Finally, I want to finish on a note about some of the tragic images you may have seen over the last few weeks. From the bus crash in Switzerland which killed 28 individuals (most of them children) to the violence in the Middle East and Africa (you may have seen George Clooney trying to raise awareness for this when he was arrested for his protest at the Sudanese embassy) and pretty much everywhere people are losing or have lost their loved ones. However you deal with the impact of this sort of news I think it’s always important to keep discussing these issues and your perspective for resolutions with those you socialise with. I’m sure you all show empathy each time you hear of such tragedy and I would always encourage us all to keep on helping in whichever way we can.

I don’t think history should be forgotten and we should use the lessons we learn from this to help us build that path to our dreams.


Tuesday, 13 March 2012

A Dan of All Trades

(by Rishi Thaker)

Bruce Springsteen - 'Wrecking Ball'
Another week rolls on by and a million more things get done on our list whilst a million more things get added on. It has also been a particularly exciting week for me as Bruce Springsteen released his five trillionth studio album ‘Wrecking Ball’ which I have fallen in love with (which may not surprise those of you who know me). Sorry Asch, can you give that album the engagement ring please?

Dan & Rishi filming Slaughter
So I promised a quick update about our involvement at this years Cannes Film Festival (the 65th one) in May. Stickmen Pictures will 100% be attending this year in the mind frame of assessing the opportunities for ‘Slaughter’ and also finding backers for future projects. This will require a complete head strong approach with plenty of preparation as from what we’ve heard there will be plenty of distractions and getting star struck is not an uncommon practice over there. We have a lot of ideas on how to do this but primarily we need to ensure the final version of ‘Slaughter’ is ready to parade. There is a confidence about our camp at the moment, as from the dialogue we have already had with industry professionals, we know what we have created with no backing is an unusual blueprint and one that will generate interest. I know I have probably laboured this point in the past but if it were not for the dedication and talent of the cast and crew opportunities like this would not have presented themselves, and so we have a responsibility to do you all proud in Cannes, which we will. There are still a couple of months to go before Cannes so more on this will flow through to you in due course.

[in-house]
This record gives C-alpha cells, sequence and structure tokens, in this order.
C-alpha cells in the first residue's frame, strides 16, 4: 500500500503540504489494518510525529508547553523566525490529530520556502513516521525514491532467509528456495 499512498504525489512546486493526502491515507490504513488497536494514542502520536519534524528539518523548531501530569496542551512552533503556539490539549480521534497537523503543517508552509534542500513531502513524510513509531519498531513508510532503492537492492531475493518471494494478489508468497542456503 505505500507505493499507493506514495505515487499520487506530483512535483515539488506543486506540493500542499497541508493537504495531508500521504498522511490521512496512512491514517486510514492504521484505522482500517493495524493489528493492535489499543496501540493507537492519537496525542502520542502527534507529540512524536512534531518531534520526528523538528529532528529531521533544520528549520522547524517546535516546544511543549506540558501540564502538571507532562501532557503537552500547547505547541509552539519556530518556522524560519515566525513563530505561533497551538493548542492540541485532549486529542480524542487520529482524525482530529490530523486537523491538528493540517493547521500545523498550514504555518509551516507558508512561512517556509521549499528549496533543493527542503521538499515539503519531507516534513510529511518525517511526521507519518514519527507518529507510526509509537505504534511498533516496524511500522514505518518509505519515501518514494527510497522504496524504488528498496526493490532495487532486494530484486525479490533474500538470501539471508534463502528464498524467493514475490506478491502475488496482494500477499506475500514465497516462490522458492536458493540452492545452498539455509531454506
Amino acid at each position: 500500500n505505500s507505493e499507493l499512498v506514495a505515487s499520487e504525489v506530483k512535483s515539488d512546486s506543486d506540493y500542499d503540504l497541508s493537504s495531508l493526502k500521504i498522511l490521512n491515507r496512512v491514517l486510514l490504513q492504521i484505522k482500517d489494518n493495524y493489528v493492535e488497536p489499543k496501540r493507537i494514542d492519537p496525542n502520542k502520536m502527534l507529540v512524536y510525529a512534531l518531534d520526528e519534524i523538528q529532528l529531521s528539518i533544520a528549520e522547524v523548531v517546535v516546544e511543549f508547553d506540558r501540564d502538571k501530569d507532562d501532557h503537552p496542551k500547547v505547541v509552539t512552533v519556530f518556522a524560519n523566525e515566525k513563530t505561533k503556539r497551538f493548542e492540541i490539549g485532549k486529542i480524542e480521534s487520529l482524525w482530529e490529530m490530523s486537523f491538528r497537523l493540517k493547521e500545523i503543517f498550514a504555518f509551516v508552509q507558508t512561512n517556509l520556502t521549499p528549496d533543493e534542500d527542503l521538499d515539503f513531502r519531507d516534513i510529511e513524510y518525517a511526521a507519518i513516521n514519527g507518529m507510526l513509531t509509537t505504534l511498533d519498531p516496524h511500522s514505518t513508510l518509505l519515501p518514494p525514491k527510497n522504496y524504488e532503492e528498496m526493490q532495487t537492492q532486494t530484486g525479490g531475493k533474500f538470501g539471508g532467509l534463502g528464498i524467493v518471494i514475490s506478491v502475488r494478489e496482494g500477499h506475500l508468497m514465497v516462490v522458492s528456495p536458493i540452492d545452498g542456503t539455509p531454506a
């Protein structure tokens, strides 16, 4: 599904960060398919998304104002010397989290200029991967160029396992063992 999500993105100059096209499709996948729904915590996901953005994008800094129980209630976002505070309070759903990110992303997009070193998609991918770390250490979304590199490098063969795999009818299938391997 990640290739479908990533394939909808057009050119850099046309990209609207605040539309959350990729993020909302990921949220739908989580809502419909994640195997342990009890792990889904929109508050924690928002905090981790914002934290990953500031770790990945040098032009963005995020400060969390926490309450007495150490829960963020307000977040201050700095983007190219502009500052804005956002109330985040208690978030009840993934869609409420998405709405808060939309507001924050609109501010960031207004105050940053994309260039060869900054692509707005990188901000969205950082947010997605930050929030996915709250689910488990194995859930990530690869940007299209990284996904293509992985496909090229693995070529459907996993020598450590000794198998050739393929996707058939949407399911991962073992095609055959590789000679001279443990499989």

Dan producing Slaughter
On other fronts, this week we have completed a real basic visual edit of the sequences we shot in Jan/Feb (Prologue and the Brothers intro). Now we need to put in the sound, visual effects, colour edit and music. We also shot the additional Conway incerpts this week. All of these activities have required (will require) on some level the input of one man. His name is Dan. Dan as you know is the co-founder of Stickmen Pictures. He is the epitome of a man making sacrifices to follow his dreams. I have known Dan for 8 years and I have seen him lose his 20-20 eye sight, become wheat intolerant, go hungry and sacrifice many other far more serious things (I won’t print in fairness to Dan, but you just need to take my word for it!) which most people would baulk at, all in the name of film. As time rolls forward these sacrifices become harder to make but Dan still finds a way. This is why I want to lay the highest of tributes to him and make sure (if the world doesn’t end in 2012) that this year is the year where Mr Daniel Tee reaps the rewards of what he has sown in the past 8 years. Those seeds are on the cusp of sprouting f@cking high so I hope we can do our best to see it through to a dramatic conclusion. This one’s for you Dan. Vomit.



Link: Slaughter is the Best Medicine